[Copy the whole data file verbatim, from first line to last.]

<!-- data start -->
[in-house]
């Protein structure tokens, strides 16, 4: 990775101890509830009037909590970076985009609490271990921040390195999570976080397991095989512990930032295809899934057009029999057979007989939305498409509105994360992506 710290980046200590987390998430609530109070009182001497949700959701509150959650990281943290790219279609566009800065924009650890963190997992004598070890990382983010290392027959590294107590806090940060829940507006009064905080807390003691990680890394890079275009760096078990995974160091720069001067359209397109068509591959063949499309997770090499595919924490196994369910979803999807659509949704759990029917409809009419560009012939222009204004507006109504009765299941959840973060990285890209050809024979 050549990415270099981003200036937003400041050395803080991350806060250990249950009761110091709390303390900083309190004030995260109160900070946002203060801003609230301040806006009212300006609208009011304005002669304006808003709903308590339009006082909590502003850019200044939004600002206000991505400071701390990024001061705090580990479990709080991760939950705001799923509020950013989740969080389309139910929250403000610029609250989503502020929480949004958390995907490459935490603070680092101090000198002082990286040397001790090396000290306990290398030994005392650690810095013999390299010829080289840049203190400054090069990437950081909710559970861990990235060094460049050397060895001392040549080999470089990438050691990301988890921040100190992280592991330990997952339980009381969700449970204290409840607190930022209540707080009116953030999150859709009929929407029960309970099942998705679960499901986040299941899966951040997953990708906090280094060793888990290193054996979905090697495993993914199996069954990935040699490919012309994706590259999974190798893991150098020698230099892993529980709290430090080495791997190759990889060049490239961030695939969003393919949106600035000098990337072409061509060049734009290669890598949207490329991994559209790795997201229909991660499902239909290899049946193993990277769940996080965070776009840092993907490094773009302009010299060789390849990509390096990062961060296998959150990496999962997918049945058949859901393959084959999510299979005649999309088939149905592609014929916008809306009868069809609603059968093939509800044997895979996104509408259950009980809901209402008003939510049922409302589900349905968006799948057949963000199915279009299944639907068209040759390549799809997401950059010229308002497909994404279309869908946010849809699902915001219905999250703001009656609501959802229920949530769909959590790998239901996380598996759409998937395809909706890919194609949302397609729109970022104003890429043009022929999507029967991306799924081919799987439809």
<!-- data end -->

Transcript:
[in-house]
């Protein structure tokens, strides 16, 4: 990775101890509830009037909590970076985009609490271990921040390195999570976080397991095989512990930032295809899934057009029999057979007989939305498409509105994360992506 710290980046200590987390998430609530109070009182001497949700959701509150959650990281943290790219279609566009800065924009650890963190997992004598070890990382983010290392027959590294107590806090940060829940507006009064905080807390003691990680890394890079275009760096078990995974160091720069001067359209397109068509591959063949499309997770090499595919924490196994369910979803999807659509949704759990029917409809009419560009012939222009204004507006109504009765299941959840973060990285890209050809024979 050549990415270099981003200036937003400041050395803080991350806060250990249950009761110091709390303390900083309190004030995260109160900070946002203060801003609230301040806006009212300006609208009011304005002669304006808003709903308590339009006082909590502003850019200044939004600002206000991505400071701390990024001061705090580990479990709080991760939950705001799923509020950013989740969080389309139910929250403000610029609250989503502020929480949004958390995907490459935490603070680092101090000198002082990286040397001790090396000290306990290398030994005392650690810095013999390299010829080289840049203190400054090069990437950081909710559970861990990235060094460049050397060895001392040549080999470089990438050691990301988890921040100190992280592991330990997952339980009381969700449970204290409840607190930022209540707080009116953030999150859709009929929407029960309970099942998705679960499901986040299941899966951040997953990708906090280094060793888990290193054996979905090697495993993914199996069954990935040699490919012309994706590259999974190798893991150098020698230099892993529980709290430090080495791997190759990889060049490239961030695939969003393919949106600035000098990337072409061509060049734009290669890598949207490329991994559209790795997201229909991660499902239909290899049946193993990277769940996080965070776009840092993907490094773009302009010299060789390849990509390096990062961060296998959150990496999962997918049945058949859901393959084959999510299979005649999309088939149905592609014929916008809306009868069809609603059968093939509800044997895979996104509408259950009980809901209402008003939510049922409302589900349905968006799948057949963000199915279009299944639907068209040759390549799809997401950059010229308002497909994404279309869908946010849809699902915001219905999250703001009656609501959802229920949530769909959590790998239901996380598996759409998937395809909706890919194609949302397609729109970022104003890429043009022929999507029967991306799924081919799987439809």